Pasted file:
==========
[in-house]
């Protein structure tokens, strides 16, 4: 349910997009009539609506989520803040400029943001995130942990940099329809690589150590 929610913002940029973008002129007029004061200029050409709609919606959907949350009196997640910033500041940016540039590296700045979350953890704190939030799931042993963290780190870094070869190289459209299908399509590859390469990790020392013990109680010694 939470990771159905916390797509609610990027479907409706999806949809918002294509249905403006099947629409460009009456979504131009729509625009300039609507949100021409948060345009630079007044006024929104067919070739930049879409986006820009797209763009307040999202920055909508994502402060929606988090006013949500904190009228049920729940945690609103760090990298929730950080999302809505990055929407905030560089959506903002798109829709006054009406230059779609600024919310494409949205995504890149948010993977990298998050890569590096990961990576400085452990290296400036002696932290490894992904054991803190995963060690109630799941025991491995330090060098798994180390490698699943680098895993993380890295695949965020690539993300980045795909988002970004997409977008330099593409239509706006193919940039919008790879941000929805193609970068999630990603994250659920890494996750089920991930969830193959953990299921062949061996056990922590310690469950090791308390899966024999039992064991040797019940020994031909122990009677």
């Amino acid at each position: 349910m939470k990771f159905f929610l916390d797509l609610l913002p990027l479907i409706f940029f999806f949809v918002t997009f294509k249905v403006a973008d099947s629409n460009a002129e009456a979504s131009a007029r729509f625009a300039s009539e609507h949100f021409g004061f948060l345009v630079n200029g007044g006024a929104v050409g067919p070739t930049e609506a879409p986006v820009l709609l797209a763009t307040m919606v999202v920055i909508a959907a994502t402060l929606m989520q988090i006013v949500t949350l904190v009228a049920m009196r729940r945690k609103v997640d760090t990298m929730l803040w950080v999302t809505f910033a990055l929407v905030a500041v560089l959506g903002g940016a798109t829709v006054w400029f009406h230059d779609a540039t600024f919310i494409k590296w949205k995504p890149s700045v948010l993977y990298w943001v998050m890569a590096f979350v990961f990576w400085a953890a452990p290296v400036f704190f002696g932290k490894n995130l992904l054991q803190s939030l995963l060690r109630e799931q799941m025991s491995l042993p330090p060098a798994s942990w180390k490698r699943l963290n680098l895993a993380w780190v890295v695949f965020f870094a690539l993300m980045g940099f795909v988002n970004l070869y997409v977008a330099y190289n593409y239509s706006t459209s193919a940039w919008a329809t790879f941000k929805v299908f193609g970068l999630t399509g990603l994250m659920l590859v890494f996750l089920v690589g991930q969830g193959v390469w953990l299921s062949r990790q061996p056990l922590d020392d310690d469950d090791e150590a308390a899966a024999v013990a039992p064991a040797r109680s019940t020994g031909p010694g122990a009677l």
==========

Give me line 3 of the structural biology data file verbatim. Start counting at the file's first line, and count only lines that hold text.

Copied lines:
């Amino acid at each position: 349910m939470k990771f159905f929610l916390d797509l609610l913002p990027l479907i409706f940029f999806f949809v918002t997009f294509k249905v403006a973008d099947s629409n460009a002129e009456a979504s131009a007029r729509f625009a300039s009539e609507h949100f021409g004061f948060l345009v630079n200029g007044g006024a929104v050409g067919p070739t930049e609506a879409p986006v820009l709609l797209a763009t307040m919606v999202v920055i909508a959907a994502t402060l929606m989520q988090i006013v949500t949350l904190v009228a049920m009196r729940r945690k609103v997640d760090t990298m929730l803040w950080v999302t809505f910033a990055l929407v905030a500041v560089l959506g903002g940016a798109t829709v006054w400029f009406h230059d779609a540039t600024f919310i494409k590296w949205k995504p890149s700045v948010l993977y990298w943001v998050m890569a590096f979350v990961f990576w400085a953890a452990p290296v400036f704190f002696g932290k490894n995130l992904l054991q803190s939030l995963l060690r109630e799931q799941m025991s491995l042993p330090p060098a798994s942990w180390k490698r699943l963290n680098l895993a993380w780190v890295v695949f965020f870094a690539l993300m980045g940099f795909v988002n970004l070869y997409v977008a330099y190289n593409y239509s706006t459209s193919a940039w919008a329809t790879f941000k929805v299908f193609g970068l999630t399509g990603l994250m659920l590859v890494f996750l089920v690589g991930q969830g193959v390469w953990l299921s062949r990790q061996p056990l922590d020392d310690d469950d090791e150590a308390a899966a024999v013990a039992p064991a040797r109680s019940t020994g031909p010694g122990a009677l």